Gamification Note – Boss Battles are fun ways to prepare your students for tests and quizzes and assess their learning. They are meant as a way to review for formative assessments during class, and students answer questions out loud in the classroom.
Boss Battles can be created as a whole class game on Google Slides or Powerpoint or can be individualized self paced Google Forms set up as a Quiz. 

III. MOVIE MAKEUP MAGICEver want to learn movie-make-up magic to create fake bruises and more? Check out this tutorial to learn how to create bruises, cuts, and gashes that will scare your friends and family. Try them out on your yourself or your family members and create a portfolio with four or more examples of your work. 

Here are some other videos to help you with your own makeup special effects: 

  1. Black Eyes
  2. Bruises I & Bruises II
  3. Zombie Tutorial

IV. BACKWARDS MAGICSome of the best special effects are done just by reversing movie footage without any CGI or green screening. Using this trick of showing footage in reverse creates some of the most jaw-dropping moments you will ever see. How would you like to defy gravity? Make an object fly into your hands, or have your hair instantly dry after being totally wet?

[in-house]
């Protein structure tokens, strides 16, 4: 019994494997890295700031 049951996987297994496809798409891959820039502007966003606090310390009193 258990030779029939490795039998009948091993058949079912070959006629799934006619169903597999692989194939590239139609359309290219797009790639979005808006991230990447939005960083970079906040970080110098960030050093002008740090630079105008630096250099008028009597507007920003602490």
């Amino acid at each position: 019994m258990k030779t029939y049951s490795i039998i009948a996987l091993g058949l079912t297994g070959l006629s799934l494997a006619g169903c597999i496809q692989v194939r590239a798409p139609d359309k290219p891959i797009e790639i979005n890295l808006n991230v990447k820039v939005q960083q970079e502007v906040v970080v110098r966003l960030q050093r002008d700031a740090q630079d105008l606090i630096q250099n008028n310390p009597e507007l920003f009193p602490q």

Materials:

Directions:

  1. Plan out a movement where the end is the beginning and the beginning is the end. *Check out the “Backwards Movement Ideas” below for some ideas.
  2. Grab a prop(s).
  3. Open up your app, film your movement, and then reverse it.

Backwards Movement Ideas:

  • Shake off a hat from your head and make sure to film the hat landing on the ground. *The hat will fly from the ground onto the head.
  • With parents observing, jump from a low stool to the ground *You will look like you are floating up onto the chair.
  • Film a few seconds of yourself with dry hair looking into the camera then have someone, or yourself, pour water over your head. *It will look like the water is pouring back into the container and you become instantly dry.
  • Write something on a piece of paper *The pencil will “eat” up the words or drawing.
  • Now come up with your own!

Backwards Magic in Action!

Watch this lovely story about a lonely man trying to connect with someone in a backwards world in the short film, Love in a Backwards World